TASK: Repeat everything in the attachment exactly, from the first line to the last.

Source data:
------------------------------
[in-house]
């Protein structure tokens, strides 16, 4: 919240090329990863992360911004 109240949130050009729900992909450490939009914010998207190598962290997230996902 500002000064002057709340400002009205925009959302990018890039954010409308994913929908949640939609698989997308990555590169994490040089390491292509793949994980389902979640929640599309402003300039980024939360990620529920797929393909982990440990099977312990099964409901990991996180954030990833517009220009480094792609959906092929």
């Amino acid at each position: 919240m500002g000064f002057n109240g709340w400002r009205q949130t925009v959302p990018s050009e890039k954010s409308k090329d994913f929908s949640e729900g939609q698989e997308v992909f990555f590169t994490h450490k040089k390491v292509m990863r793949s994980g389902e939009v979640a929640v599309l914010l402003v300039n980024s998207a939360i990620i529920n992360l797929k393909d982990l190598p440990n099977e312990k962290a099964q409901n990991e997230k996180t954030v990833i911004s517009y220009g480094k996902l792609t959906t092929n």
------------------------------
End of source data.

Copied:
[in-house]
């Protein structure tokens, strides 16, 4: 919240090329990863992360911004 109240949130050009729900992909450490939009914010998207190598962290997230996902 500002000064002057709340400002009205925009959302990018890039954010409308994913929908949640939609698989997308990555590169994490040089390491292509793949994980389902979640929640599309402003300039980024939360990620529920797929393909982990440990099977312990099964409901990991996180954030990833517009220009480094792609959906092929």
């Amino acid at each position: 919240m500002g000064f002057n109240g709340w400002r009205q949130t925009v959302p990018s050009e890039k954010s409308k090329d994913f929908s949640e729900g939609q698989e997308v992909f990555f590169t994490h450490k040089k390491v292509m990863r793949s994980g389902e939009v979640a929640v599309l914010l402003v300039n980024s998207a939360i990620i529920n992360l797929k393909d982990l190598p440990n099977e312990k962290a099964q409901n990991e997230k996180t954030v990833i911004s517009y220009g480094k996902l792609t959906t092929n």